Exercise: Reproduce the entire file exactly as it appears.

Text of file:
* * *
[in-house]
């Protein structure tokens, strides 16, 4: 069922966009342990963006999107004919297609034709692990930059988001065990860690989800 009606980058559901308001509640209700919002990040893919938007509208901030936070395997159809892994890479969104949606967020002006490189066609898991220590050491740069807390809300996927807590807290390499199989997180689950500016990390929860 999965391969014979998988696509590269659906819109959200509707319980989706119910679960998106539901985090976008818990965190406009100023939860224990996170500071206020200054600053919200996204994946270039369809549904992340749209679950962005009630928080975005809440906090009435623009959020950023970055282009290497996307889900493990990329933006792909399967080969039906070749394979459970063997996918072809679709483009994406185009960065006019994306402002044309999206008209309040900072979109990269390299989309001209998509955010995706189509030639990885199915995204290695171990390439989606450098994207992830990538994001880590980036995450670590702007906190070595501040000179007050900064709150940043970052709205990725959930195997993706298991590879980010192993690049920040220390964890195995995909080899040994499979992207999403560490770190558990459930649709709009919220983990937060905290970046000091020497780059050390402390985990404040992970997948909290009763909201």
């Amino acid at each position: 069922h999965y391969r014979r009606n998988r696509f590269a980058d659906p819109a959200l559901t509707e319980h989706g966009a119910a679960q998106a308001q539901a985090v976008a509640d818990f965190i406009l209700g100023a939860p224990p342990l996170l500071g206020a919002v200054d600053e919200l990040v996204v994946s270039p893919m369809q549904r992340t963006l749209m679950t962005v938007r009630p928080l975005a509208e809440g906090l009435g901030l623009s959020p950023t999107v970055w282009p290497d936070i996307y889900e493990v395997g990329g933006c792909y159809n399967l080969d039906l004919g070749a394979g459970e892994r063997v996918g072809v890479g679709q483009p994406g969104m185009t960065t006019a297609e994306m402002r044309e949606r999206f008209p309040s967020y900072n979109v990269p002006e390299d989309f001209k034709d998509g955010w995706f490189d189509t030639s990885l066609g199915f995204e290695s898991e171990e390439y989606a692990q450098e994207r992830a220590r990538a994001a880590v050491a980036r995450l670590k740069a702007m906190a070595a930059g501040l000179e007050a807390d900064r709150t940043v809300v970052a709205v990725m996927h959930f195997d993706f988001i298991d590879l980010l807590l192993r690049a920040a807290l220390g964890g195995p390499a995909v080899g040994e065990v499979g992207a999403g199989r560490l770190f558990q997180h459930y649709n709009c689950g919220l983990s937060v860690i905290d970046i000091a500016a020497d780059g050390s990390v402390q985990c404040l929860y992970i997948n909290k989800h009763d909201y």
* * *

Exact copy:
[in-house]
């Protein structure tokens, strides 16, 4: 069922966009342990963006999107004919297609034709692990930059988001065990860690989800 009606980058559901308001509640209700919002990040893919938007509208901030936070395997159809892994890479969104949606967020002006490189066609898991220590050491740069807390809300996927807590807290390499199989997180689950500016990390929860 999965391969014979998988696509590269659906819109959200509707319980989706119910679960998106539901985090976008818990965190406009100023939860224990996170500071206020200054600053919200996204994946270039369809549904992340749209679950962005009630928080975005809440906090009435623009959020950023970055282009290497996307889900493990990329933006792909399967080969039906070749394979459970063997996918072809679709483009994406185009960065006019994306402002044309999206008209309040900072979109990269390299989309001209998509955010995706189509030639990885199915995204290695171990390439989606450098994207992830990538994001880590980036995450670590702007906190070595501040000179007050900064709150940043970052709205990725959930195997993706298991590879980010192993690049920040220390964890195995995909080899040994499979992207999403560490770190558990459930649709709009919220983990937060905290970046000091020497780059050390402390985990404040992970997948909290009763909201």
């Amino acid at each position: 069922h999965y391969r014979r009606n998988r696509f590269a980058d659906p819109a959200l559901t509707e319980h989706g966009a119910a679960q998106a308001q539901a985090v976008a509640d818990f965190i406009l209700g100023a939860p224990p342990l996170l500071g206020a919002v200054d600053e919200l990040v996204v994946s270039p893919m369809q549904r992340t963006l749209m679950t962005v938007r009630p928080l975005a509208e809440g906090l009435g901030l623009s959020p950023t999107v970055w282009p290497d936070i996307y889900e493990v395997g990329g933006c792909y159809n399967l080969d039906l004919g070749a394979g459970e892994r063997v996918g072809v890479g679709q483009p994406g969104m185009t960065t006019a297609e994306m402002r044309e949606r999206f008209p309040s967020y900072n979109v990269p002006e390299d989309f001209k034709d998509g955010w995706f490189d189509t030639s990885l066609g199915f995204e290695s898991e171990e390439y989606a692990q450098e994207r992830a220590r990538a994001a880590v050491a980036r995450l670590k740069a702007m906190a070595a930059g501040l000179e007050a807390d900064r709150t940043v809300v970052a709205v990725m996927h959930f195997d993706f988001i298991d590879l980010l807590l192993r690049a920040a807290l220390g964890g195995p390499a995909v080899g040994e065990v499979g992207a999403g199989r560490l770190f558990q997180h459930y649709n709009c689950g919220l983990s937060v860690i905290d970046i000091a500016a020497d780059g050390s990390v402390q985990c404040l929860y992970i997948n909290k989800h009763d909201y």